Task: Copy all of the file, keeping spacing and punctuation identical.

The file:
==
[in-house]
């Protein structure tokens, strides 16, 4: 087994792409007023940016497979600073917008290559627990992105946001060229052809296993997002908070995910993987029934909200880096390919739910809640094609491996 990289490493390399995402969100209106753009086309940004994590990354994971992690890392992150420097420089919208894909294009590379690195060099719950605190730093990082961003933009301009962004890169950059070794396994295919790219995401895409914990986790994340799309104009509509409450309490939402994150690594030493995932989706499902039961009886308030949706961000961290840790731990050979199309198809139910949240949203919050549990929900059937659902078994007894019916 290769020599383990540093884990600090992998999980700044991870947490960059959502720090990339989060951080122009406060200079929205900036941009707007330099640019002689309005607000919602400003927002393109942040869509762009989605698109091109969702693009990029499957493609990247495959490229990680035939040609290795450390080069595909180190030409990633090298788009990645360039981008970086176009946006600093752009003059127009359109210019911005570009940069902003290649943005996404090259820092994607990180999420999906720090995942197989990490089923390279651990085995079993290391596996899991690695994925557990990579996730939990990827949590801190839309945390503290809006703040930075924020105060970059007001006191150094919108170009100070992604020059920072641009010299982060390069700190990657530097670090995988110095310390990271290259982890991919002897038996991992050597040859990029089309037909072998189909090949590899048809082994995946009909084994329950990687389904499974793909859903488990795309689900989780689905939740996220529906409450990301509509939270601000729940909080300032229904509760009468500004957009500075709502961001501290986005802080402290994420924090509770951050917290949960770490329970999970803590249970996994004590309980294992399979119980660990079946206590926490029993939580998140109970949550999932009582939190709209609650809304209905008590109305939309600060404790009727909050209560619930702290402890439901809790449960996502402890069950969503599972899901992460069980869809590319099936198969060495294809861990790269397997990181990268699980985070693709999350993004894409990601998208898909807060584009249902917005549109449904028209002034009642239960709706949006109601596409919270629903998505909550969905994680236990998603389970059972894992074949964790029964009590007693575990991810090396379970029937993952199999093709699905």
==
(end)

[in-house]
């Protein structure tokens, strides 16, 4: 087994792409007023940016497979600073917008290559627990992105946001060229052809296993997002908070995910993987029934909200880096390919739910809640094609491996 990289490493390399995402969100209106753009086309940004994590990354994971992690890392992150420097420089919208894909294009590379690195060099719950605190730093990082961003933009301009962004890169950059070794396994295919790219995401895409914990986790994340799309104009509509409450309490939402994150690594030493995932989706499902039961009886308030949706961000961290840790731990050979199309198809139910949240949203919050549990929900059937659902078994007894019916 290769020599383990540093884990600090992998999980700044991870947490960059959502720090990339989060951080122009406060200079929205900036941009707007330099640019002689309005607000919602400003927002393109942040869509762009989605698109091109969702693009990029499957493609990247495959490229990680035939040609290795450390080069595909180190030409990633090298788009990645360039981008970086176009946006600093752009003059127009359109210019911005570009940069902003290649943005996404090259820092994607990180999420999906720090995942197989990490089923390279651990085995079993290391596996899991690695994925557990990579996730939990990827949590801190839309945390503290809006703040930075924020105060970059007001006191150094919108170009100070992604020059920072641009010299982060390069700190990657530097670090995988110095310390990271290259982890991919002897038996991992050597040859990029089309037909072998189909090949590899048809082994995946009909084994329950990687389904499974793909859903488990795309689900989780689905939740996220529906409450990301509509939270601000729940909080300032229904509760009468500004957009500075709502961001501290986005802080402290994420924090509770951050917290949960770490329970999970803590249970996994004590309980294992399979119980660990079946206590926490029993939580998140109970949550999932009582939190709209609650809304209905008590109305939309600060404790009727909050209560619930702290402890439901809790449960996502402890069950969503599972899901992460069980869809590319099936198969060495294809861990790269397997990181990268699980985070693709999350993004894409990601998208898909807060584009249902917005549109449904028209002034009642239960709706949006109601596409919270629903998505909550969905994680236990998603389970059972894992074949964790029964009590007693575990991810090396379970029937993952199999093709699905």